“You need to put this on your soup blog:” a good way to tell when a soup has hit the spot.
Another way to tell is when the pot of soup is literally scraped clean by the guests. I think we have a winner, folks.
You guys know that Google Reader is being retired July 1, right? Before Pinterest, I was “starring” things that I wanted to remember in Google Reader, so now that it’s going the way of the dinosaur, I’ve started a long process of going through old stars to see if there’s anything I want to save. This post from over a year ago was one of the first ones I came across.
I pretty much followed the recipe to the letter, except I only had one onion left and it turned out it was bad, so I sprinkled in some dried onion as I was browning the last of the chicken, and it turned out great. I kind of like the idea of minimizing the onion (though I’m usually a fan of adding onion to everything) so that the other, subtle, flavors could shine. And, I used a gluten-free flour mix instead of all-purpose flour. If you like slightly unique, but savory and satisfying flavors (and bacon!), I recommend you try this soup before the weather turns warm.
Chicken, Cabbage and Apple Stew adapted from foodess.com
4 slices bacon, cut into 1/2 inch strips 6 boneless, skinless chicken thighs, cut into bite-sized pieces 1 T dried, minced onion (or you can use 1 onion, chopped) 2 cloves garlic, minced 1/2 medium green cabbage, finely sliced 2 apples, peeled, cored and chopped (I used “pink lady”) 1 celery root, peeled and cut into 1/2″ pieces 4 cups chicken broth 3 T flour 1 c cream 2 T minced fresh sage, or a scant 1 T dry, rubbed sage 2 bay leaves salt & pepper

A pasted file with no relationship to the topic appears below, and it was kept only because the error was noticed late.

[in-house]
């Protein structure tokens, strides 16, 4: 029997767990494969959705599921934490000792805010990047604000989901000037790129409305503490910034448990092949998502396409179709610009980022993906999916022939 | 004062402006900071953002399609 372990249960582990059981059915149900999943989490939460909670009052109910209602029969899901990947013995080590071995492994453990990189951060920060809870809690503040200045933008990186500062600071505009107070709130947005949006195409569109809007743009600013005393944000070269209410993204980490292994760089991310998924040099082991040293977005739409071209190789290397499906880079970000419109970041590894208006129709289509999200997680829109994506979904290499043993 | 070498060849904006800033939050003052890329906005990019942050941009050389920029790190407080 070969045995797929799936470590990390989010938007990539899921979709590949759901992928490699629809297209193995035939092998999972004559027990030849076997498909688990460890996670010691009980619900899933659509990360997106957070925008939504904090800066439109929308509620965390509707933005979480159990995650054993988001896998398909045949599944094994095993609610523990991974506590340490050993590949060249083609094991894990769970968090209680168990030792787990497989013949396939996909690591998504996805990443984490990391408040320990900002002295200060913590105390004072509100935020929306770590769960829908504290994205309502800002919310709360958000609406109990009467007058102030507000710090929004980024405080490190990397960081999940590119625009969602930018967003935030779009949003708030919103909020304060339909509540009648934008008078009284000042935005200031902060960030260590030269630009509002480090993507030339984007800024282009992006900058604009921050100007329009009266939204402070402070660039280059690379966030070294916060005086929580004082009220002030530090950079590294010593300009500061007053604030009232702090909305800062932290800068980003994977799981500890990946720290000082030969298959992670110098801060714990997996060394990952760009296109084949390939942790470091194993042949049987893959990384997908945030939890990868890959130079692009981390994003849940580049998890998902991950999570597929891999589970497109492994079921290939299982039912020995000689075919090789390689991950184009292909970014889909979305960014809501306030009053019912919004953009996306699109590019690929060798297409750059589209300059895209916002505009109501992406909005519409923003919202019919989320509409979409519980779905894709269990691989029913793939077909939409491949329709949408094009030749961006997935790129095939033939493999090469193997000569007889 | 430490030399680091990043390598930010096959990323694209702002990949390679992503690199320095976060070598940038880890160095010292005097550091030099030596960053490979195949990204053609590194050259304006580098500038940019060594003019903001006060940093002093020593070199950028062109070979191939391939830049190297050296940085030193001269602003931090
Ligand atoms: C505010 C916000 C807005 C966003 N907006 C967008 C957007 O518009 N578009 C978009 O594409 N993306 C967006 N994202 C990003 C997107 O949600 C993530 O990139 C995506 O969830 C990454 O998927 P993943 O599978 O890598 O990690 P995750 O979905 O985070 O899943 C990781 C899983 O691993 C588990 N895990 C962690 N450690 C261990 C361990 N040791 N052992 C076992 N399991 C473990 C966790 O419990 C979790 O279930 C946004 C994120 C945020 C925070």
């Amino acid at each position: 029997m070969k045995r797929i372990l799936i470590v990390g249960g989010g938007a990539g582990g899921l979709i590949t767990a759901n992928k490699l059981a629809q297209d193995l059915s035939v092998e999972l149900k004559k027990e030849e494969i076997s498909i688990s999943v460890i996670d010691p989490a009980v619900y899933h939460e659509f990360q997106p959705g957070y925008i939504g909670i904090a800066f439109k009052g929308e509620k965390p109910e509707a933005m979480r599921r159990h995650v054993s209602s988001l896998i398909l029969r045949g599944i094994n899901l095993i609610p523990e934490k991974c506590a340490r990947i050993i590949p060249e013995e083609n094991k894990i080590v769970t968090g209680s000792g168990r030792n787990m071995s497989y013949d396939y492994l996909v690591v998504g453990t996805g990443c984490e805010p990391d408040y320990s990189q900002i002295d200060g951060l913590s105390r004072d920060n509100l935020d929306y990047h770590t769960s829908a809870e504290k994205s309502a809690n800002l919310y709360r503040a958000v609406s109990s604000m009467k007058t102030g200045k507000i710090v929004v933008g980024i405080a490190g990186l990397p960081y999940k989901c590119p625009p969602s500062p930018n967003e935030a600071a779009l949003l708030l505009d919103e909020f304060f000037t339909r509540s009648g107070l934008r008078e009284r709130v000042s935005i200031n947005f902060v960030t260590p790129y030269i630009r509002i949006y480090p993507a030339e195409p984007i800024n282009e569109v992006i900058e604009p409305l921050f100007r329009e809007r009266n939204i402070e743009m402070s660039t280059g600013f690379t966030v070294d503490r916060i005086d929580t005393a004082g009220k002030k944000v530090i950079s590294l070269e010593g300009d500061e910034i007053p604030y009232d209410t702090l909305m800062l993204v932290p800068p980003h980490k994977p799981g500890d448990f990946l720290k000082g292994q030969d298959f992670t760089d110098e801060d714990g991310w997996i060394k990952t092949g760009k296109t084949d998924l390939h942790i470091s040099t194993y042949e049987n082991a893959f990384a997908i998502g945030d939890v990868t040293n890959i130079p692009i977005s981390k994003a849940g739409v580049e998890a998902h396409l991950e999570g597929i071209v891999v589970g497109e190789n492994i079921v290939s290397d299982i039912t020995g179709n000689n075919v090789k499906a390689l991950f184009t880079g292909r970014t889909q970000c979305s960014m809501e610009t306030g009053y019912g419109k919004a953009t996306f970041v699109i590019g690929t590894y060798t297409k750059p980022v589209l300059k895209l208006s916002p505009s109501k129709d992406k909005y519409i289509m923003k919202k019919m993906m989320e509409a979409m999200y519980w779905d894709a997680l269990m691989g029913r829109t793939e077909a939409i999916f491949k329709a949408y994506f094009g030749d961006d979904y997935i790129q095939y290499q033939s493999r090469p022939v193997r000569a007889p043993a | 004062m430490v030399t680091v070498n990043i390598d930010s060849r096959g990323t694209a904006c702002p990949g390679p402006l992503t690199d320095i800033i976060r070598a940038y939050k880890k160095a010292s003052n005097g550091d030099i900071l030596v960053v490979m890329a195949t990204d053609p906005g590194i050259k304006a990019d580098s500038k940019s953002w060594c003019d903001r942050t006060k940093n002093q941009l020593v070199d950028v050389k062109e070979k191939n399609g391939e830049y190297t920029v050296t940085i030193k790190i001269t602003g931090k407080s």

In a large, lidded saucepan over medium-high heat, brown the bacon. Remove bacon from pot along with grease and add back in about 2 T bacon grease.
Brown the chicken in batches. As the last chicken is finishing browning, add the onion flakes and cook until they begin to brown.
Add in the rest of the chicken, the garlic, the celery root, cabbage, apples, chicken broth, sage and bay leaves. Reserve about 1/2 c. broth and whisk in the flour until smooth; stir into the soup. Cook at a simmer until the veggies are soft, at least 30 minutes. This soup can stand quite a bit of simmering (up to several hours) because all the veggies in it are pretty hearty. Add the cream and salt and pepper to taste.
I think this soup (like many soups) tastes better the next day. I can also attest that it freezes well because I left the pot sitting outside overnight in 15 degree temps (it froze solid) and it was the next day that the pot was scraped clean by family and friends.
Serve with bread and lots of butter.